Accordingly, the plasma valve additionally includes a secondary ignition or trigger cathode 32 disposed adjacent the tip ends of the primary cathodes 28 at the plasma channel. A secondary or ignition electrical power supply 34 is operatively joined to the primary anode 26 and the ignition cathode 32 for quickly igniting and initiating a plasma 36 in the confinement channel. The ignition power supply 34 is preferably operated at high voltage of about 18 kV and at high current, on the order of about 1,000 amps or more.
In this way, the plasma 36 may be initiated or ignited substantially instantaneously using the ignition cathode 32 and then maintained by the primary cathode and power supply thereafter, with the plasma having a sufficiently high pressure of about one atmosphere, for example, for preventing vacuum loss in the extraction tube 14.
Although the plasma valve 20 illustrated in FIGS. 2 and 3 could be operated indefinitely with the high pressure plasma effectively closing the beamline from vacuum loss, the plasma valve need only be operated for a relatively short time until a second valve 38 disposed upbeam therefrom in the extraction tube 14 is suitably closed for isolating the downbeam portion of the extraction tube therefrom. The second valve 38 may have any conventional form such as those mechanical valves presently used in the NSLS or APS. The ignition cathode 32 is illustrated in more detail in FIG. 4 and preferably includes a plurality or multitude of electrode fibers 32 a extending axially outwardly from one end of the main cathode 32 defining a body in a preferred tubular form. The cathode fibers 32 a are preferably carbon fibers each having a diameter of a few microns which is substantially narrower than the diameter of the cathode needles which are about 0.5-1 mm in diameter. The narrow diameter carbon fibers 32 a extend in a ring around the perimeter of the ignition cathode 32 and may number in the thousands or more.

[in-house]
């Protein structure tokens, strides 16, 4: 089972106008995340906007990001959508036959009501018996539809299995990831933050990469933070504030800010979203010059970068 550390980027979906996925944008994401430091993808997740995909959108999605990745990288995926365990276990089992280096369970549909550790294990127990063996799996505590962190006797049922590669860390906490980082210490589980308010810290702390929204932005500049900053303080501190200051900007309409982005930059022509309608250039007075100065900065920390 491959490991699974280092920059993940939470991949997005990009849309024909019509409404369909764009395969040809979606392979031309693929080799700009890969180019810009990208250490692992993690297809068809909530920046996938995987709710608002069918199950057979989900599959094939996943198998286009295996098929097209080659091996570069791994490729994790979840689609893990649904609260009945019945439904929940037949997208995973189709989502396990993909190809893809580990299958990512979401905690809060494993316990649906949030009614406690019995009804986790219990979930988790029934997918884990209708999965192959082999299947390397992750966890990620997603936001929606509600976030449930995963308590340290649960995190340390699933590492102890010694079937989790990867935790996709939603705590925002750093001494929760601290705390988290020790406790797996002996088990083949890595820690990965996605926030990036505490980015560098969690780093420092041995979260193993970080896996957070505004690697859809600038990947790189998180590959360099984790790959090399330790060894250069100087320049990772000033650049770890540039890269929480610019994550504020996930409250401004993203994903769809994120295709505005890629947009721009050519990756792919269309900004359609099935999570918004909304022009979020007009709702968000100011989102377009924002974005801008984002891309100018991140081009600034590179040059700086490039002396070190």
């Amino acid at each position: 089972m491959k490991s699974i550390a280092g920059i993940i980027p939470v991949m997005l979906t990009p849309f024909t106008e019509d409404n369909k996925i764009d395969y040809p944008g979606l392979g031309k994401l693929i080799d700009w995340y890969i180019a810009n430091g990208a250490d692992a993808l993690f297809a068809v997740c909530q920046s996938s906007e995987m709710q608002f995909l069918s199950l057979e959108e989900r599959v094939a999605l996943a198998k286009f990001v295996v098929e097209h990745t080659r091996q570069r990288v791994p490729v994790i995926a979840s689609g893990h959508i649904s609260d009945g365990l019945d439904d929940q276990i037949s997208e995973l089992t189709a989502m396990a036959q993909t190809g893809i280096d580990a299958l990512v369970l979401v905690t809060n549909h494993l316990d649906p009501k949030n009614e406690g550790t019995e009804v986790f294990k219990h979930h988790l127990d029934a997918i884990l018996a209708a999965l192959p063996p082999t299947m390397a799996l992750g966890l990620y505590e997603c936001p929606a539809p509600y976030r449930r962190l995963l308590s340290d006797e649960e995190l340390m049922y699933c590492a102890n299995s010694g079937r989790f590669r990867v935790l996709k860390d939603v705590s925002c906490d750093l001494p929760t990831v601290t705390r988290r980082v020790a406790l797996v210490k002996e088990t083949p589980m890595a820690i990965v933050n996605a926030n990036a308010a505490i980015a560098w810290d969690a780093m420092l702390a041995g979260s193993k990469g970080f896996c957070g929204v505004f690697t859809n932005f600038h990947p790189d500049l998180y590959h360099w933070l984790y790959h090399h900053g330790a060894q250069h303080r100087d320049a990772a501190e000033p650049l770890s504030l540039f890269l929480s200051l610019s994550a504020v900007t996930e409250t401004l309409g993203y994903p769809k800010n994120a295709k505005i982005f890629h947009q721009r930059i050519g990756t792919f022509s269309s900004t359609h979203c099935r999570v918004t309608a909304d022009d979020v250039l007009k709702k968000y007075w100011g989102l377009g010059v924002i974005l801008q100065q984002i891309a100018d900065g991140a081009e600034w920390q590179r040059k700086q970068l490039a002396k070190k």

A particular advantage of the fiber cathode is the ability for each fiber to carry a substantial electrical current, with the collective multitude of fibers carrying high current of about 1,000 amps or more for example. And, the correspondingly high voltage of about 18 kV, for example, may be applied to the cathode fibers 32 a during the rapid plasma ignition sequence.
With this exemplary configuration, the plasma valve 20 may be operated for igniting and initiating the plasma 36 firstly with the ignition cathode 32 within about one microsecond. The ignition cathode 32 then sustains the so initiated plasma for up to about a few milliseconds as the cathode fibers 32 a are consumed. And, the ignited plasma 36 is then maintained by the primary cathodes 28 thereafter.
The plasma 36 generated during the ignition sequence using the ignition cathode 32 achieves a substantially high pressure of about one atmosphere to prevent vacuum loss through the plasma channel 22. The high pressure plasma is then maintained as long as desired by operation of the primary cathode 28 and cooperating anode 36. The cathode fibers 32 a by nature of their small size are consumed at least in part, or in full, during the ignition sequence for initiating the plasma which is then maintained at high pressure using the primary cathodes.
The specifically configured ignition cathode 32 permits the near instantaneous ignition of a high pressure plasma within microseconds after which the primary cathodes 28 take over for maintaining the plasma for blocking vacuum loss from the beamline.
In one embodiment, the ignition cathode 32 cooperates with a secondary trigger or ignition anode 40 illustrated in FIGS. 3 and 4 which is disposed adjacent the ignition cathode, and operatively joined to the ignition power supply 34.
The ignition anode 40 illustrated in FIG. 4 preferably comprises a tubular electrode surrounding the tubular ignition cathode 32, with a tubular ceramic electrical insulator 42 disposed concentrically therebetween for effecting ignition flashover thereat. Since the plasma confinement channel 22 forms a portion of the beamline along which the beam 12 travels under vacuum, the cathodes 28,32 are also exposed to the corresponding vacuum. In an ultrahigh vacuum of about 10−10 Torr, few gas molecules are available for initiating the plasma.